Idaho and Montana have the lowest rate of adult entertainment subscriptions per thousand broadband users.
11 Body parts we focus on
In a recent study, heterosexual male and female participants viewed a series of sexually explicit videos downloaded off of the Internet. The reason for the study was to measure what first captured people’s attention. Eyes and lips win out over breasts for the body part that men focus on.
The reason men focus on the face is to gauge how turned on the women are. The more the women were turned on, the more likely the men watching adult entertainment seek out pleasure. Females were put into two categories; those on the pill and those off the pill. Birth control pills keeps a woman's hormone levels relatively constant, whereas naturally cycling women experience natural fluctuations. With that said, those women who were not on the pill focused more on men's bodies and private parts then those who were on the pill.
10 Billions of dollars on sex
The combined revenues of pay-per-view movies on cable and satellite, Internet websites, in-room hotel movies, phone sex, sex toys, and adult magazines in the United States is no less than $10 billion.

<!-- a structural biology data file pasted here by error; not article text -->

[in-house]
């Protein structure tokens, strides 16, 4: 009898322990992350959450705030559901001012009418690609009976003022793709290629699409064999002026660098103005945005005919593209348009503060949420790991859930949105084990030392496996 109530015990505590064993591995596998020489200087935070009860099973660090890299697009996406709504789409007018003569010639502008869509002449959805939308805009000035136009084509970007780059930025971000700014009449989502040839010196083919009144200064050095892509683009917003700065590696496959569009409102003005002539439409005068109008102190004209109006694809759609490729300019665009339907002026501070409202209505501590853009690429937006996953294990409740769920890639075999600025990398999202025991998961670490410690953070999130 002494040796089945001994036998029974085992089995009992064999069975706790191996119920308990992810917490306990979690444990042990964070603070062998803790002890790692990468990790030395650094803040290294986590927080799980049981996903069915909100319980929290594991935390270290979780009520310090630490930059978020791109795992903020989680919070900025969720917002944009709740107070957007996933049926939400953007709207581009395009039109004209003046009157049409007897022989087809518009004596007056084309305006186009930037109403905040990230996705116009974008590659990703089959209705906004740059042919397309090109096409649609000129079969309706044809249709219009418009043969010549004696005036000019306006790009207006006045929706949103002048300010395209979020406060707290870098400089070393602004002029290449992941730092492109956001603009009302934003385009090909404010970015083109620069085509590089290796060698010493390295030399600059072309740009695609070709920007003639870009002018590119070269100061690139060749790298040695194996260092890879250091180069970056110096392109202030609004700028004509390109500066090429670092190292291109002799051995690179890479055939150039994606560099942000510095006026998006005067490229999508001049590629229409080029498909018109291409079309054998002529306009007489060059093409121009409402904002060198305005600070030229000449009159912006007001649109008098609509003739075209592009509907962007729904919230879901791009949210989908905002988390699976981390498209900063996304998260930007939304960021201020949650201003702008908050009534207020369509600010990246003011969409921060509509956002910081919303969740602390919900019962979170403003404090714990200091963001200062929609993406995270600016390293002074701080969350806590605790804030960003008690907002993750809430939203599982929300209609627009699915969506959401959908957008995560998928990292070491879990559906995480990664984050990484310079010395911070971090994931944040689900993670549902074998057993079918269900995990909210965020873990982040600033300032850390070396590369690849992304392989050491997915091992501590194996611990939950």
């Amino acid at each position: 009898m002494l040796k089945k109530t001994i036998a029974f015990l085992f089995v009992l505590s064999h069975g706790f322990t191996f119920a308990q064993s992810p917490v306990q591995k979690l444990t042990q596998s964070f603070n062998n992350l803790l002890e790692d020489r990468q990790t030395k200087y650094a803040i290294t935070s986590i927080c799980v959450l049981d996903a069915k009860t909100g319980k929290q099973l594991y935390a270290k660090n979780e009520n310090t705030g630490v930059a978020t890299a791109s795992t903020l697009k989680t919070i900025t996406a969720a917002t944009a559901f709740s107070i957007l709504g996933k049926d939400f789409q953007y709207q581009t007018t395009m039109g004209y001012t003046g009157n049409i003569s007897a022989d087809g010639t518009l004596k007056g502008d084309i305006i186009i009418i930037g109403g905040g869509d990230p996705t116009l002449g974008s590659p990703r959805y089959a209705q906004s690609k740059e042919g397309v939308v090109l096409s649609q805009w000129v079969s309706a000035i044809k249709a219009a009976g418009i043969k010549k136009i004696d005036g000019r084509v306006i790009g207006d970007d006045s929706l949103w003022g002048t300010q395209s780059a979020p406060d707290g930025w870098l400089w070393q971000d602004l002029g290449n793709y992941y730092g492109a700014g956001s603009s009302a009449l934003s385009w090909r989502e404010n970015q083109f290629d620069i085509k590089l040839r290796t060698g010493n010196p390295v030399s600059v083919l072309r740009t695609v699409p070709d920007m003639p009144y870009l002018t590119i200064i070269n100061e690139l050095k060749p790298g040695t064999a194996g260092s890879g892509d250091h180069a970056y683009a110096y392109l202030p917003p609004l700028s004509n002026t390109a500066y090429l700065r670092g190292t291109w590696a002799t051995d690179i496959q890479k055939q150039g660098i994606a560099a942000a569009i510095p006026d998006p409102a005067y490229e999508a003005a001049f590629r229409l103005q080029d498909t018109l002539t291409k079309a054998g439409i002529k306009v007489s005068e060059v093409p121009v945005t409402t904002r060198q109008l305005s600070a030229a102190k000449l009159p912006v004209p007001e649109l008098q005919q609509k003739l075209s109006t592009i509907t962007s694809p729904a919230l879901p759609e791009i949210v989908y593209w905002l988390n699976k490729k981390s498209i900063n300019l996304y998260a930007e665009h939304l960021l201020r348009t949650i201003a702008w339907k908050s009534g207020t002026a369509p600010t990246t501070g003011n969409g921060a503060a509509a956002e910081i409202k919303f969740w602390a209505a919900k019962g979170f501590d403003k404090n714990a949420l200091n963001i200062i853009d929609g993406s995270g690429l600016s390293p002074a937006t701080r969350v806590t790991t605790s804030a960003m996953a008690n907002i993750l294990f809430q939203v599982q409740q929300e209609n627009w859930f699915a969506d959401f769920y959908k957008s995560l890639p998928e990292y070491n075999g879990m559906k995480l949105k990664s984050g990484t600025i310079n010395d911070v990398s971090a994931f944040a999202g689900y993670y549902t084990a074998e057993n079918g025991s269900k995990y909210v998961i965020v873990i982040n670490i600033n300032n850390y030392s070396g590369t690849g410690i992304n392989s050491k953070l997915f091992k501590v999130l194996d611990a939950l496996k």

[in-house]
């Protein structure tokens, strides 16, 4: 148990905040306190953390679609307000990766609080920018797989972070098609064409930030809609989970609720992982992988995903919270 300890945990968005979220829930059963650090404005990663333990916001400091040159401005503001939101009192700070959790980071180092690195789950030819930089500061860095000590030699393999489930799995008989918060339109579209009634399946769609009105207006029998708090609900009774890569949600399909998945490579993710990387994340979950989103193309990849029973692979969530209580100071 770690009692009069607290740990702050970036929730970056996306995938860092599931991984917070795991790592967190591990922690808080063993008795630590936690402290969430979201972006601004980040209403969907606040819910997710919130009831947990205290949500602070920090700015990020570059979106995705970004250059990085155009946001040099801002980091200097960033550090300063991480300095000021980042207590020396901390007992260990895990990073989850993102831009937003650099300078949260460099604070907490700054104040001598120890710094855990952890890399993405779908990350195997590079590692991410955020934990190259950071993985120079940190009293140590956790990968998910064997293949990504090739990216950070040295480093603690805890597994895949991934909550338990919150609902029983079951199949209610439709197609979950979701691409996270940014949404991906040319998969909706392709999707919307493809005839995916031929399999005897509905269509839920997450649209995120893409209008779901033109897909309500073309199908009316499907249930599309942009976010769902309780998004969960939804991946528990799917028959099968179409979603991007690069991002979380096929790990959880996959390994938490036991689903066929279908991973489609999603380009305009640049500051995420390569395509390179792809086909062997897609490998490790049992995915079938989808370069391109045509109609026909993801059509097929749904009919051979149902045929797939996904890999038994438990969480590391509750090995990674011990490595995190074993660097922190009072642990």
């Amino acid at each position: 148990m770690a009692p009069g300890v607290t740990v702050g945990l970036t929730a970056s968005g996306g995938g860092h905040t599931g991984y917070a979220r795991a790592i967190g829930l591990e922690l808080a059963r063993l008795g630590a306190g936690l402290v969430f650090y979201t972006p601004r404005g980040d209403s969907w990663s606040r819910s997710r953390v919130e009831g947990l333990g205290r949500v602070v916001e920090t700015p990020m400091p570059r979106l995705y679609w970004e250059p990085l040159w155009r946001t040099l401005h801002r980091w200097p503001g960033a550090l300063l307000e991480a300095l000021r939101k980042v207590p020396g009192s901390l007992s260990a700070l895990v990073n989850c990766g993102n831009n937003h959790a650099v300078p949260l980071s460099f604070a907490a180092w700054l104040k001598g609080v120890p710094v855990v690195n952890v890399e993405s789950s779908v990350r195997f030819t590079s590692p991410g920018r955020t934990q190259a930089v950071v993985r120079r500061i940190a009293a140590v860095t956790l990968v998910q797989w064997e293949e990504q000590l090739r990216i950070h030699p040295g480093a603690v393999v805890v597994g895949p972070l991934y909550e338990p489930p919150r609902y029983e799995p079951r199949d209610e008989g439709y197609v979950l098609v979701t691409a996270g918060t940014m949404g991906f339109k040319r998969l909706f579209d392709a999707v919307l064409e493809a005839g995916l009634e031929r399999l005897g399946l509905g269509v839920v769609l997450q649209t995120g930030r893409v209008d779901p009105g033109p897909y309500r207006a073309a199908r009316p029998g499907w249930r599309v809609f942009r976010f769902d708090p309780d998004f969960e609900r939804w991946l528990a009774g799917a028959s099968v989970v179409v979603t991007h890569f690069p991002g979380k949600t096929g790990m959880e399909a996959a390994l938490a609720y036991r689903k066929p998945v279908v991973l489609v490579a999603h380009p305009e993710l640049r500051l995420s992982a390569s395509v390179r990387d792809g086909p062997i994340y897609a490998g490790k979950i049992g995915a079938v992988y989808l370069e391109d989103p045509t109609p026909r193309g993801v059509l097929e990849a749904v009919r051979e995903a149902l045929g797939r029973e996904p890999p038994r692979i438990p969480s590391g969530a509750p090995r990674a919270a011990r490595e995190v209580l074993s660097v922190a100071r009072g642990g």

Yes, the adult entertainment industry is booming! And because it is booming, a survey was done at the Hilton, Marriott, Hyatt, Sheraton and Holiday Inn hotels and the results are in: If you stay at a hotel, don’t be bashful, 70% of room service revenue comes from ordering adult entertainment. Here's how it works: The hotels share the revenue with the in-room entertainment companies that provide the content. The more adult content that is provided and bought by customers, the more money the hotels are given.
9 Couples who watch adult films together
A 2011 study found that couples who watched adult entertainment together, reported being more committed and sexually satisfied than couples where one partner watched it alone. The study though, depended on how much adult entertainment was watched and if the partners watched it alone more than watching it together. Men and women had a different take on watching adult material.